The European Court of Justice's Court of First Instance has just ruled this morning in Case T-393/02 Henkel v OHIM, an appeal against the refusal of the Office for Harmonisation in the Internal Market to allw Henkel's application to register, as a Community trade mark for soaps, gels etc, , a three-dimensional mark consisting of the shape of a white and transparent bottle. On this occasion the appeal was successful. As the CFI said (at paragraphs 47-48 of its decision):
"47 ... [T]he three-dimensional mark applied for is unusual and capable of enabling the products in question to be distinguished from those having a different commercial origin. That position is supported by the registration by the applicant of a three-dimensional mark having an identical shape to that of the mark applied for in the present case, in 11 Member States.Having seen the illustration of the bottle which features on the ECJ's website, the IPKat wholeheartedly agrees: the bottle in question is quite a memorable, even in the absence of word marks, logos and other material that might also serve to distinguish it from the bottles of other traders in respect of the same goods.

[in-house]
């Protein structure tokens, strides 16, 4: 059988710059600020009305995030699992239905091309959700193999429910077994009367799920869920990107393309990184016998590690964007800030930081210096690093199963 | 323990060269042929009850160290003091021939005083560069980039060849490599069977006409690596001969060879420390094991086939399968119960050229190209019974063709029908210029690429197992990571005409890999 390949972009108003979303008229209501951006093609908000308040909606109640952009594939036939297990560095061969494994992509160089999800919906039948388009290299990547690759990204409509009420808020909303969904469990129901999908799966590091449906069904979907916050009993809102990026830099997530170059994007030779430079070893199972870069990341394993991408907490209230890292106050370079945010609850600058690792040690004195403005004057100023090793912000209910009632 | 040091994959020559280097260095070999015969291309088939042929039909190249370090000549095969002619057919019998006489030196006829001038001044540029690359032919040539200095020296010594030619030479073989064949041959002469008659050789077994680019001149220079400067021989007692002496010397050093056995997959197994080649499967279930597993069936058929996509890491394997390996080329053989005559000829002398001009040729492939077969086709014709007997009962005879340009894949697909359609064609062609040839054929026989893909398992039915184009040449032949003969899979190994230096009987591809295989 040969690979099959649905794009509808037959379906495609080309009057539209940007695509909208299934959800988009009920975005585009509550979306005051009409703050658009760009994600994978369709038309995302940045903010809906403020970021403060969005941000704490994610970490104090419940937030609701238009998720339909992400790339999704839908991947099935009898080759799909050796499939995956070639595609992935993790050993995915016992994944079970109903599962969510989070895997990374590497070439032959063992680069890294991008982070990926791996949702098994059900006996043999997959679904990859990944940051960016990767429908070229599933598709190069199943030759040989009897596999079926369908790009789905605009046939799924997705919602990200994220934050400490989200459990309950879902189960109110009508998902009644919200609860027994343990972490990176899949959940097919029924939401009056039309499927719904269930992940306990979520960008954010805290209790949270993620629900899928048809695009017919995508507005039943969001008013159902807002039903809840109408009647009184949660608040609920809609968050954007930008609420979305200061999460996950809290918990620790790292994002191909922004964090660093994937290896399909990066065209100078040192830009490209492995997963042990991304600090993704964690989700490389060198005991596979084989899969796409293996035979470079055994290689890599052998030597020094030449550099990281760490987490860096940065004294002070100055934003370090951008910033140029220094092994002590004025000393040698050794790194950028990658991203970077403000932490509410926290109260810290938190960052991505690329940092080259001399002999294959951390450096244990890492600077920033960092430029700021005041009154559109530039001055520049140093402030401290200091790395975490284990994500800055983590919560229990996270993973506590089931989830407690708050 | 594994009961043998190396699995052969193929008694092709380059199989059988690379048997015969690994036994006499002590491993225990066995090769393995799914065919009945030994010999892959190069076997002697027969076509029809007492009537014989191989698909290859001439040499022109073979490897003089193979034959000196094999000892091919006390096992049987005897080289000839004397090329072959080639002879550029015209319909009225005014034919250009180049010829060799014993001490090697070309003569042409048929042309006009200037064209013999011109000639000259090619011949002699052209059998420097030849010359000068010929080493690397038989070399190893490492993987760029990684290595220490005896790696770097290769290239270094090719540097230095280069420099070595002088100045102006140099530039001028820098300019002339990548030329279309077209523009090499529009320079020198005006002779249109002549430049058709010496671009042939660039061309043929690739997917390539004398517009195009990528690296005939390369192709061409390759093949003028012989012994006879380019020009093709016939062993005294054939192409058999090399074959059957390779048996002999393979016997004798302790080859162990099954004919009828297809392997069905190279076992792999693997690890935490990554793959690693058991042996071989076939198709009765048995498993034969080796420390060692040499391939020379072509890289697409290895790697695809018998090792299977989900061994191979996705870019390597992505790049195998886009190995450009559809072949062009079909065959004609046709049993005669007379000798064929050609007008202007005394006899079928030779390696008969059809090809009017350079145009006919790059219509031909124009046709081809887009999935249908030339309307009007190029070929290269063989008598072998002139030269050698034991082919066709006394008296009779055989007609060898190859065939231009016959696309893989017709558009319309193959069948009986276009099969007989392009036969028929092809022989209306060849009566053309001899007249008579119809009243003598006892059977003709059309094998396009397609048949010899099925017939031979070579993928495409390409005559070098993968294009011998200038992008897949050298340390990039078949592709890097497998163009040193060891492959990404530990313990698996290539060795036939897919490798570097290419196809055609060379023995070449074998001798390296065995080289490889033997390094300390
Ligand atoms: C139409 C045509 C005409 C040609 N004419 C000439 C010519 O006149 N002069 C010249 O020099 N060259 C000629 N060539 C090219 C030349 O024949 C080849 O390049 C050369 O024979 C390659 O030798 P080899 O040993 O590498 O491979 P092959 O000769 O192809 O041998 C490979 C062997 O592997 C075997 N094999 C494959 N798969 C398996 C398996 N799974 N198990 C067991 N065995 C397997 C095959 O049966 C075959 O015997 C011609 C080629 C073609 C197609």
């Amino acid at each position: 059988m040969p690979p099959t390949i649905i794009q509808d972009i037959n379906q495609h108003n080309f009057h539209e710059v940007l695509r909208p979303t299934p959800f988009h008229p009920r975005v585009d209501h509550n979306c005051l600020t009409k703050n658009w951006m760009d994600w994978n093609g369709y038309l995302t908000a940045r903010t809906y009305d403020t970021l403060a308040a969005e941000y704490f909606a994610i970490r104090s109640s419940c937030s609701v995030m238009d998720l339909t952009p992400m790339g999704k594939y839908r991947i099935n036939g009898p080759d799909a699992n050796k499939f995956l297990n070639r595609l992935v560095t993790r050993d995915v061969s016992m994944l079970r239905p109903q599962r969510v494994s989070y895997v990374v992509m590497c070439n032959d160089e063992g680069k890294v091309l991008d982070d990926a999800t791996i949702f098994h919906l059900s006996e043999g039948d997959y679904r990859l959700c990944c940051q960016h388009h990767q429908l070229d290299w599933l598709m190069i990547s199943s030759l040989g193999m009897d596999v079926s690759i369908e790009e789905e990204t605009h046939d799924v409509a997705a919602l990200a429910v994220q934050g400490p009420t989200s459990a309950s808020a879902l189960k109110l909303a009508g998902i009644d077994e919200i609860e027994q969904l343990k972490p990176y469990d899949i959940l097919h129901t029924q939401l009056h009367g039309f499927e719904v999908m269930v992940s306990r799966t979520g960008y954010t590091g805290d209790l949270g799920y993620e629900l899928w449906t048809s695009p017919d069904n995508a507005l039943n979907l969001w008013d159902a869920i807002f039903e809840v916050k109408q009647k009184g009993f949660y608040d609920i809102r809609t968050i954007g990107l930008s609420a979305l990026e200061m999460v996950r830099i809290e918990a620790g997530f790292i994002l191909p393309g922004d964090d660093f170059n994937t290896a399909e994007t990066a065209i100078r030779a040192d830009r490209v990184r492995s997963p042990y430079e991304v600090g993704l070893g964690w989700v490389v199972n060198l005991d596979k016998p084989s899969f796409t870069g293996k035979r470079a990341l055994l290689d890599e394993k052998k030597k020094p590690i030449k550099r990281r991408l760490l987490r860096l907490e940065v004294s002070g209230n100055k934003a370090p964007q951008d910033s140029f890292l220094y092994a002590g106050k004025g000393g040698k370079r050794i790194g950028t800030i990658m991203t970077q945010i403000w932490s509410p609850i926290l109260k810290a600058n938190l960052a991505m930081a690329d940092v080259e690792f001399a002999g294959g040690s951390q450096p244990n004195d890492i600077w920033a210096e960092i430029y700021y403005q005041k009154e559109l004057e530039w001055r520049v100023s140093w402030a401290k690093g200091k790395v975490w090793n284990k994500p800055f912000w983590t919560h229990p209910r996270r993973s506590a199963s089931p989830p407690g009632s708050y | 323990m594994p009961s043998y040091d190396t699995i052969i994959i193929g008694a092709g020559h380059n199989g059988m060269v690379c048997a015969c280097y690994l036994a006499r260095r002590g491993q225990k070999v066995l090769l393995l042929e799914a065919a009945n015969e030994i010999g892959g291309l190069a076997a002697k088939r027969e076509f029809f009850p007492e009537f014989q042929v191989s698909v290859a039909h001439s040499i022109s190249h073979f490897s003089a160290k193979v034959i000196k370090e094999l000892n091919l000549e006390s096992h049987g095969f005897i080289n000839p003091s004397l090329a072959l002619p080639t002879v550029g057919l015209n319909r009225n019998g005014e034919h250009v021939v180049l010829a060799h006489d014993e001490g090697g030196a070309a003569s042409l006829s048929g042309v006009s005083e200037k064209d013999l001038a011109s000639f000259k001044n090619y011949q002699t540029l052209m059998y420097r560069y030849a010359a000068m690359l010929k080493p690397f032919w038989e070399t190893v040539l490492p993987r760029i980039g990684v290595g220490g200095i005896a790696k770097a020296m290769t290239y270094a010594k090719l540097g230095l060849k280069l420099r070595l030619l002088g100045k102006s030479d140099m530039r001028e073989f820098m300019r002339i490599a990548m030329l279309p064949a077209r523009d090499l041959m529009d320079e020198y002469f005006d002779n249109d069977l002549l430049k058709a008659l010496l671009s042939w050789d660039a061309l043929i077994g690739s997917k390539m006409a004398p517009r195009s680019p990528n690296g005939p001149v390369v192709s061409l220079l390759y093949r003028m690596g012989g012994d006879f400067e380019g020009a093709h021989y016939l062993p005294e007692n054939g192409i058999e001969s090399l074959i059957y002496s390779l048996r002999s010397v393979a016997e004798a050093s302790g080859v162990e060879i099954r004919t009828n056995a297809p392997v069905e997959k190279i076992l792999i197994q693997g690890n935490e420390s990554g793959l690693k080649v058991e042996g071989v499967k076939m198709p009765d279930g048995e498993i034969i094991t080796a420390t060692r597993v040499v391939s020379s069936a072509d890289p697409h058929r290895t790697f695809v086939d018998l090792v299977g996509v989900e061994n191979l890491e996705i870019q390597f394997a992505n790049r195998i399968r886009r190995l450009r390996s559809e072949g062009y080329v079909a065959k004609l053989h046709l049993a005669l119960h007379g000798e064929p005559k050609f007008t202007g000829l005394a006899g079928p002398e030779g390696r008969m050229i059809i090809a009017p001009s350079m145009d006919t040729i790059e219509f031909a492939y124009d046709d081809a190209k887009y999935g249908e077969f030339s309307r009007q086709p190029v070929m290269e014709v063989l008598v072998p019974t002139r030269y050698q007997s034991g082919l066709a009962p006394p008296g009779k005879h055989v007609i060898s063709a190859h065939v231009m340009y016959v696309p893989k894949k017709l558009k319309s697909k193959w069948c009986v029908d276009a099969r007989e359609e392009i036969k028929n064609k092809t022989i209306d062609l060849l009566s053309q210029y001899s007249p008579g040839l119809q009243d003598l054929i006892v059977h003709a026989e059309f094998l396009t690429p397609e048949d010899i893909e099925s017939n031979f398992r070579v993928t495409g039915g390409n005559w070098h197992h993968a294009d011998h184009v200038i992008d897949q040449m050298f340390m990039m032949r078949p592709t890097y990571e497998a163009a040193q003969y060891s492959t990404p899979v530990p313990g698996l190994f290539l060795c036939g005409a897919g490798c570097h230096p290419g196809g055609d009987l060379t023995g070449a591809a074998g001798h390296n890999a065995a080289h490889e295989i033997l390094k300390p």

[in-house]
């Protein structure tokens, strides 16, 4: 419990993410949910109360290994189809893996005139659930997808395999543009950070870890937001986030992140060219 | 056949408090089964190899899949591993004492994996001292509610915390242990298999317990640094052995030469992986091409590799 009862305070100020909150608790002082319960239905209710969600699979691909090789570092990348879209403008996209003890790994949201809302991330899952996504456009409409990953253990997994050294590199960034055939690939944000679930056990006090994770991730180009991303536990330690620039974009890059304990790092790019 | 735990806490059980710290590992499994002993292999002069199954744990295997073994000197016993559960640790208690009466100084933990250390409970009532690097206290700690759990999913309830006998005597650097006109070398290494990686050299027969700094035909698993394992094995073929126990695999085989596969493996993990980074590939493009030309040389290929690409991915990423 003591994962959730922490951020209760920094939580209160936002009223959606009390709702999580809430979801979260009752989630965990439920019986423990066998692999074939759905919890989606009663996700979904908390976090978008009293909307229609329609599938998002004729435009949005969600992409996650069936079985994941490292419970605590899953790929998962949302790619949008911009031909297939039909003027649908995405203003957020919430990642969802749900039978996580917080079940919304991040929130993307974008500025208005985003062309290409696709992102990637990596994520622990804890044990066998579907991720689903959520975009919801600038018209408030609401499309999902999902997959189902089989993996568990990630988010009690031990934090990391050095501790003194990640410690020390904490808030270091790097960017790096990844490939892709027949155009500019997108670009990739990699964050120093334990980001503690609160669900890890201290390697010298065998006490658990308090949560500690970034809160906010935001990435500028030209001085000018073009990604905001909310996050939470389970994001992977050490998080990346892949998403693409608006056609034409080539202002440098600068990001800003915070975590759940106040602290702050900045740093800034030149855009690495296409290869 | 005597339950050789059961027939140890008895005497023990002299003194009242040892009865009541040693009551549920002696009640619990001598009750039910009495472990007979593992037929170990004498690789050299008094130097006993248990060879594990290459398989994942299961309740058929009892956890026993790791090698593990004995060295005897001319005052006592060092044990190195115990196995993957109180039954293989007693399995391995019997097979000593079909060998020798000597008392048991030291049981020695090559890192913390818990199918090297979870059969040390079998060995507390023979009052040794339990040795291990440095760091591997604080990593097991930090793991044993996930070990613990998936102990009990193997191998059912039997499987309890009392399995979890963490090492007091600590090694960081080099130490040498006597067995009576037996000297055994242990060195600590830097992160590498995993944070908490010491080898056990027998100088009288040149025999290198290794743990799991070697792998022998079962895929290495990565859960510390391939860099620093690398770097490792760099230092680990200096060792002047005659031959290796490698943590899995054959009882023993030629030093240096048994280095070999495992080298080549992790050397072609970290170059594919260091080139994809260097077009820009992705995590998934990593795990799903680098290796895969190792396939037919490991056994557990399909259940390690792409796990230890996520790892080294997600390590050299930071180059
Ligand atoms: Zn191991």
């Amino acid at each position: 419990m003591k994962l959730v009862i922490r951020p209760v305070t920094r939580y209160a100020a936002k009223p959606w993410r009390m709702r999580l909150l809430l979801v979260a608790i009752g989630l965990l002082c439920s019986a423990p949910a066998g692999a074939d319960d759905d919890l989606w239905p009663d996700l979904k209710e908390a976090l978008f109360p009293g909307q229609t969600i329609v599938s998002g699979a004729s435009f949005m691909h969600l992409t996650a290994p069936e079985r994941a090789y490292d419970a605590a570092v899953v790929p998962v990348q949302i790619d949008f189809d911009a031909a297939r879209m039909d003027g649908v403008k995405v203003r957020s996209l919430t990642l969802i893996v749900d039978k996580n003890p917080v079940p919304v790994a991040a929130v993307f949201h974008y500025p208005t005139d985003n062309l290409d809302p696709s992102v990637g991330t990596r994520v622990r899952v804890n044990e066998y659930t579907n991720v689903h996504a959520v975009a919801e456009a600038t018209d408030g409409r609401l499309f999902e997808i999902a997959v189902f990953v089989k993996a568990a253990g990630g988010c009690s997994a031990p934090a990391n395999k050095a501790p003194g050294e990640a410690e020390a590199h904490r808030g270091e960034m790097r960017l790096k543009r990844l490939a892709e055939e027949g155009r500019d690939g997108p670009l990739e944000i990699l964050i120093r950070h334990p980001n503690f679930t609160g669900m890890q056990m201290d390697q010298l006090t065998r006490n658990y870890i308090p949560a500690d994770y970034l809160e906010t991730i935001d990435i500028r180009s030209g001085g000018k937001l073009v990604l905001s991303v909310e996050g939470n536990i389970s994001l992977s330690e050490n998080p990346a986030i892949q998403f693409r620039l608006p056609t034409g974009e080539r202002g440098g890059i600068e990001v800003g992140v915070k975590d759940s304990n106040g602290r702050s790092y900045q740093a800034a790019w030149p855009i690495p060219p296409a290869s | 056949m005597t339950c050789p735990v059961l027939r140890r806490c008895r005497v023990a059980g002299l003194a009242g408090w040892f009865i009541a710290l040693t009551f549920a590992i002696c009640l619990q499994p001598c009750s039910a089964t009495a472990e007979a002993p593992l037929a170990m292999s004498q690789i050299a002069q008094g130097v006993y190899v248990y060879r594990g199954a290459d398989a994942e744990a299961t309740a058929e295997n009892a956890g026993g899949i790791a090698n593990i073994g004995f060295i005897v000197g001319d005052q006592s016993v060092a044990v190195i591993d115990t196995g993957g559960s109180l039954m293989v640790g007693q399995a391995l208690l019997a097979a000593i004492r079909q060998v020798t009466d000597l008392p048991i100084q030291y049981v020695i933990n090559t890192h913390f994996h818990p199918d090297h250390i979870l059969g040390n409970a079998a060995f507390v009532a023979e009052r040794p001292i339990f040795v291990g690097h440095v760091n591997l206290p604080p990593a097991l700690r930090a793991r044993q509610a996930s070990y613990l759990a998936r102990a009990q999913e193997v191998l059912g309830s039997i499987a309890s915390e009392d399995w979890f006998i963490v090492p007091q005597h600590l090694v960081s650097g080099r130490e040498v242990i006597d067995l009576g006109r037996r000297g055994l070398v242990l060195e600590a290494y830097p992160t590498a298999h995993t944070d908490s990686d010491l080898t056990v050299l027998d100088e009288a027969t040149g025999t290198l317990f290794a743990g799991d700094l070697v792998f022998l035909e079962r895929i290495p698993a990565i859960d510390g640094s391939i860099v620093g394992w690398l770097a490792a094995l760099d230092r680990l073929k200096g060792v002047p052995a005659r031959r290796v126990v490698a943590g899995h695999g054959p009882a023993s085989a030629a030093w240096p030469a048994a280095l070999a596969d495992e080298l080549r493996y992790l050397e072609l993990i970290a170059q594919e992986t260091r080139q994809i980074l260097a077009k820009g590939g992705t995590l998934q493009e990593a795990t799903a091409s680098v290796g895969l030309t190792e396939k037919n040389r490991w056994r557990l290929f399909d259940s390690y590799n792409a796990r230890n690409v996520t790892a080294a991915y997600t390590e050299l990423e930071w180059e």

48 It follows from all the above considerations, and without there being any need to reach a decision on the other arguments put forward by the applicant, that the Board of Appeal was wrong to hold that the mark applied for was devoid of any distinctive character for the purposes of Article 7(1)(b) of Regulation No 40/94".
Historical bottles here
Best British bottles here
White bottles here; blue bottles here and here